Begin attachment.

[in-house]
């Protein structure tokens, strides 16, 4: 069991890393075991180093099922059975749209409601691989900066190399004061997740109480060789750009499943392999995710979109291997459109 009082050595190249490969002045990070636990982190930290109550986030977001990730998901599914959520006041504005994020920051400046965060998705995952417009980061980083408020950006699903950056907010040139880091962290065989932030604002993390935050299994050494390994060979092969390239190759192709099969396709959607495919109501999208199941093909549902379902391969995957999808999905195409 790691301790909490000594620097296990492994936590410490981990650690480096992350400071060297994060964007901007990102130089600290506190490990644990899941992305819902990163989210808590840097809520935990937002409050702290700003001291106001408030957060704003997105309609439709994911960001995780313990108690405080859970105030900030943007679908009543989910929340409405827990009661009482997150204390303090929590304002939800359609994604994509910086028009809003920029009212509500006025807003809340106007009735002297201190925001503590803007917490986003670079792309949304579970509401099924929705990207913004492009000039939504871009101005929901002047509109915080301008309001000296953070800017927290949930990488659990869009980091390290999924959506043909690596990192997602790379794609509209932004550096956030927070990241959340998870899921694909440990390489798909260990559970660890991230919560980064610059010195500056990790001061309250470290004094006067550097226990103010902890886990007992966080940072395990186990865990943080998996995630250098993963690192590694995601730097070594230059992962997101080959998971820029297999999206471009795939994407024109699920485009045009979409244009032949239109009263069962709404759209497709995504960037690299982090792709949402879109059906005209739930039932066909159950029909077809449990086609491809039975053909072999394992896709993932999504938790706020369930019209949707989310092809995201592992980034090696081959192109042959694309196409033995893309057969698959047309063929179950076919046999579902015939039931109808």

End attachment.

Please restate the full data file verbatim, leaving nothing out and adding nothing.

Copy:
[in-house]
């Protein structure tokens, strides 16, 4: 069991890393075991180093099922059975749209409601691989900066190399004061997740109480060789750009499943392999995710979109291997459109 009082050595190249490969002045990070636990982190930290109550986030977001990730998901599914959520006041504005994020920051400046965060998705995952417009980061980083408020950006699903950056907010040139880091962290065989932030604002993390935050299994050494390994060979092969390239190759192709099969396709959607495919109501999208199941093909549902379902391969995957999808999905195409 790691301790909490000594620097296990492994936590410490981990650690480096992350400071060297994060964007901007990102130089600290506190490990644990899941992305819902990163989210808590840097809520935990937002409050702290700003001291106001408030957060704003997105309609439709994911960001995780313990108690405080859970105030900030943007679908009543989910929340409405827990009661009482997150204390303090929590304002939800359609994604994509910086028009809003920029009212509500006025807003809340106007009735002297201190925001503590803007917490986003670079792309949304579970509401099924929705990207913004492009000039939504871009101005929901002047509109915080301008309001000296953070800017927290949930990488659990869009980091390290999924959506043909690596990192997602790379794609509209932004550096956030927070990241959340998870899921694909440990390489798909260990559970660890991230919560980064610059010195500056990790001061309250470290004094006067550097226990103010902890886990007992966080940072395990186990865990943080998996995630250098993963690192590694995601730097070594230059992962997101080959998971820029297999999206471009795939994407024109699920485009045009979409244009032949239109009263069962709404759209497709995504960037690299982090792709949402879109059906005209739930039932066909159950029909077809449990086609491809039975053909072999394992896709993932999504938790706020369930019209949707989310092809995201592992980034090696081959192109042959694309196409033995893309057969698959047309063929179950076919046999579902015939039931109808």